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Using Benefit-Cost Analysis to Scale Up Early Childhood Programs through Pay-for-Success Financing

Published online by Cambridge University Press:  29 December 2015

Judy A. Temple*
University of Minnesota, Humphrey School of Public Affairs, 301 - 19th Avenue South, Minneapolis, MN 55455, USA, e-mail:
Arthur J. Reynolds
University of Minnesota, Institute of Child Development, e-mail:


Increasing access to effective preschool programs is a high priority at local, state, and federal levels. Recently, two initiatives to expand preschool programming in Illinois and Utah have used funds from private investors to scale up existing programs. Private-sector social impact investors provide funding to nonprofit or public preschool providers to increase the number of children served. If the measured outcomes from preschool participation meet predetermined goals, then the estimated government cost savings arising from these preschool interventions are used to repay the investors. Social impact investing with a “Pay-for-Success” contract can help budget-constrained governments expand proven or promising preventive interventions without the need to increase taxes. Benefit-cost analysis (BCA) plays a crucial role in helping to identify which social, educational, or health interventions are suitable for this type of innovative financing. Benefit-cost analysts are needed to design the structure of the success payments that the government will make to the private investors. This paper describes social impact borrowing as a new method for financing public services, outlines the contribution of BCA, and discusses the innovative use of social impact financing to promote scaling evidence-based Child-Parent Centers and other early childhood programs.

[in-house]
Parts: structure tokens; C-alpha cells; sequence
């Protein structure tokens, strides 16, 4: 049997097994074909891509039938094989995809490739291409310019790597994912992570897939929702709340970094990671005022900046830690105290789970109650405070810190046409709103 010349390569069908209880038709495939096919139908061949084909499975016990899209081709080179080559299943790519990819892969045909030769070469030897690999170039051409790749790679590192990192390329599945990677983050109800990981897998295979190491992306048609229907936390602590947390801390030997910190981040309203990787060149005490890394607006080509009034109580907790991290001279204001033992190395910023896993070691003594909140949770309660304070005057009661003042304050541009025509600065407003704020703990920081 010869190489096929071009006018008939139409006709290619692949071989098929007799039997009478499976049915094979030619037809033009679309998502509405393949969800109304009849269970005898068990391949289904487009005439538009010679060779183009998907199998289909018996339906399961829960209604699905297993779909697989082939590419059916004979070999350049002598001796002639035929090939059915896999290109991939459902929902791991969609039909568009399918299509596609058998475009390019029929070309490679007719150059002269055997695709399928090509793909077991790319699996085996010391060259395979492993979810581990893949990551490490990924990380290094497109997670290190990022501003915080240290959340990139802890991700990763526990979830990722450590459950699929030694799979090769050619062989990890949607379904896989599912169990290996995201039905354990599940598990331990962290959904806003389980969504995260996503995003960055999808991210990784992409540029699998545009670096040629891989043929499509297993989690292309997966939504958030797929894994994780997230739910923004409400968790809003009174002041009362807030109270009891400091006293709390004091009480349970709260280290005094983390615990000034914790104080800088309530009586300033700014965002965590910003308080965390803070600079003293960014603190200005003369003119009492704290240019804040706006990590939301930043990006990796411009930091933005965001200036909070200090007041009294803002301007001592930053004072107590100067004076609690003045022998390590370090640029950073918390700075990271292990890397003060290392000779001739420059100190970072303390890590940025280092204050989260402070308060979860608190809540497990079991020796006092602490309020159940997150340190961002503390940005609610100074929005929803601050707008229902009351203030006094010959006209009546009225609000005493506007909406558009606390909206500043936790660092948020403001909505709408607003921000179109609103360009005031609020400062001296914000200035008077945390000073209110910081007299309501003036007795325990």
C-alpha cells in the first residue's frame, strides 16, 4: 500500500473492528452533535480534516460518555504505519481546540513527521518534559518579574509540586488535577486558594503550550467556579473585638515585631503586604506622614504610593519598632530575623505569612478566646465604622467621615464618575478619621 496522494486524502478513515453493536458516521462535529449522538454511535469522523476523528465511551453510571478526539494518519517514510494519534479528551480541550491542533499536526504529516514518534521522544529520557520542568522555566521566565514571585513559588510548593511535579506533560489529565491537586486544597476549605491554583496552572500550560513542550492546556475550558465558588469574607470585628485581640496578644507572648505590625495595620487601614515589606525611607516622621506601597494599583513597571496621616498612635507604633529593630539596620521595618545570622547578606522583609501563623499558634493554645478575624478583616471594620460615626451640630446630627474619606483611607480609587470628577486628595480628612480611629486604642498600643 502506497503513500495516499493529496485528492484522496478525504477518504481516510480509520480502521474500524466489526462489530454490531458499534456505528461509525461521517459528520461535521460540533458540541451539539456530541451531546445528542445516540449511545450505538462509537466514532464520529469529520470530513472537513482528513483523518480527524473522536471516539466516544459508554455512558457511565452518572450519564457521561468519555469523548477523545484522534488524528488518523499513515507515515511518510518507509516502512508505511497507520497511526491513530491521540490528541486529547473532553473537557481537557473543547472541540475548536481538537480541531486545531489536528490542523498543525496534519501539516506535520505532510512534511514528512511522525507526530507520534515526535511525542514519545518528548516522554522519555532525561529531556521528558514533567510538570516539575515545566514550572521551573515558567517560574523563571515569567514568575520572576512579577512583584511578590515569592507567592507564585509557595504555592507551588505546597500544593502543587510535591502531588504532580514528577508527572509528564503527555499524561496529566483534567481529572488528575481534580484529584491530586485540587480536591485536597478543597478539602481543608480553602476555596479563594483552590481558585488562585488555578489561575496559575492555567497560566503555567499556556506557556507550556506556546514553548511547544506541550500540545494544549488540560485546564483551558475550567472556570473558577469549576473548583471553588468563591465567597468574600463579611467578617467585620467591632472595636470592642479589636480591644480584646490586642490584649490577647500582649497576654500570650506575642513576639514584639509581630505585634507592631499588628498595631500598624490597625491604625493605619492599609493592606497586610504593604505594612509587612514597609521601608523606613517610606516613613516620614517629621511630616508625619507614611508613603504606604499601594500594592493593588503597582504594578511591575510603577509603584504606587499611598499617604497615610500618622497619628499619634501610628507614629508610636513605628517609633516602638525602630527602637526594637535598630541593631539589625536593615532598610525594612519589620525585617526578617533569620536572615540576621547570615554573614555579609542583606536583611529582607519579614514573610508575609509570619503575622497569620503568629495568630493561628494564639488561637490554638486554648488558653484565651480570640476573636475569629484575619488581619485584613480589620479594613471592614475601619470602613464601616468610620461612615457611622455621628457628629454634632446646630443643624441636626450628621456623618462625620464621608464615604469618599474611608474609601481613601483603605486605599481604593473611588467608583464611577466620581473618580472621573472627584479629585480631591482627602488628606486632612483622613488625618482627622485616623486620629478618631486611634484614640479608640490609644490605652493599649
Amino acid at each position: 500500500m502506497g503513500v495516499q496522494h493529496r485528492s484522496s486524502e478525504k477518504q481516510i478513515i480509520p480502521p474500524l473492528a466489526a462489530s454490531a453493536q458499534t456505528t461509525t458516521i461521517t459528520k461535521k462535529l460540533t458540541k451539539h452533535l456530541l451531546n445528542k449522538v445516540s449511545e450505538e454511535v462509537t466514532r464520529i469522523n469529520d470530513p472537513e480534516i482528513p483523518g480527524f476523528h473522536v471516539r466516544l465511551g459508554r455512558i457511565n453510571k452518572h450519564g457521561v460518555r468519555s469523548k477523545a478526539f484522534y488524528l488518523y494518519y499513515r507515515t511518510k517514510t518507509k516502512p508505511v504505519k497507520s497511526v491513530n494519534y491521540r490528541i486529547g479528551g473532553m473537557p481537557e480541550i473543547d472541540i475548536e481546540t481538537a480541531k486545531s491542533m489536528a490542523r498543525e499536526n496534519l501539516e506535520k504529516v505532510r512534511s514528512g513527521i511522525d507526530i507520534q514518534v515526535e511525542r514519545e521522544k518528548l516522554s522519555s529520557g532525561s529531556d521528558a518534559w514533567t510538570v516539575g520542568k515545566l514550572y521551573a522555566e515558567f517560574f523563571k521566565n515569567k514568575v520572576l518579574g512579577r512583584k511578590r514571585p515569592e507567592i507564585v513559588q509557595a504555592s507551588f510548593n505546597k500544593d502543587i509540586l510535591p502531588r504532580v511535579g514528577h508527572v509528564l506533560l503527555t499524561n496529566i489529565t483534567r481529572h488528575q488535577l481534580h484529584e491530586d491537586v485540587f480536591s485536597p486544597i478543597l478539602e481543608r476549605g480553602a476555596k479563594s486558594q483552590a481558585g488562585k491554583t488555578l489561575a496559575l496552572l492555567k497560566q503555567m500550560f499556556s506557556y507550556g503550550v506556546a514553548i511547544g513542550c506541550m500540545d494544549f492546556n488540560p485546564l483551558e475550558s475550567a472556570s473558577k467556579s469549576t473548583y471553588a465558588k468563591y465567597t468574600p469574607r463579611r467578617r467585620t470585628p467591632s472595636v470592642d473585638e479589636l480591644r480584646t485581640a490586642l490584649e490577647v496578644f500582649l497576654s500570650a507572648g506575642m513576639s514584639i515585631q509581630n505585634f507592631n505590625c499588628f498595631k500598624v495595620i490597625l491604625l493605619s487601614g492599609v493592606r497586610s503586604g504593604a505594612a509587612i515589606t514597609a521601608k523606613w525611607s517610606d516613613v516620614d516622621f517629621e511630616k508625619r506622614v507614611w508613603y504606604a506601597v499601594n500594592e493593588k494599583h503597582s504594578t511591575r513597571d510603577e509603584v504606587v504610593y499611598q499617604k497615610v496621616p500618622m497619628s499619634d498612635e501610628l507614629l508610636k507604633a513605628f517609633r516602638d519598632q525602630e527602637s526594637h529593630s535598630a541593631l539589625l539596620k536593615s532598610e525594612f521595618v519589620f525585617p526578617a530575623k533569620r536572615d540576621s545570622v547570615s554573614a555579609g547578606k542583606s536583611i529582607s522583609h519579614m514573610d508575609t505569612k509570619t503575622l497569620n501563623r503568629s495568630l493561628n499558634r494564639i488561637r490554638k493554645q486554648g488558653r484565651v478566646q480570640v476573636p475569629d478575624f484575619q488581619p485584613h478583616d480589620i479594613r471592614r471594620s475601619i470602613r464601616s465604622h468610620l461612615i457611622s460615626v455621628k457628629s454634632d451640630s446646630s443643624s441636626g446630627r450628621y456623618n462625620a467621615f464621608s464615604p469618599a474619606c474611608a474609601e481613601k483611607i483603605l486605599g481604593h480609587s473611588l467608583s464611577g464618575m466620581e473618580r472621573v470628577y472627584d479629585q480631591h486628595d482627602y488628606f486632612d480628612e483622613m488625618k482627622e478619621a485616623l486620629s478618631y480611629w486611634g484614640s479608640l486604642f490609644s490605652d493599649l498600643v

© Society for Benefit-Cost Analysis 2015 

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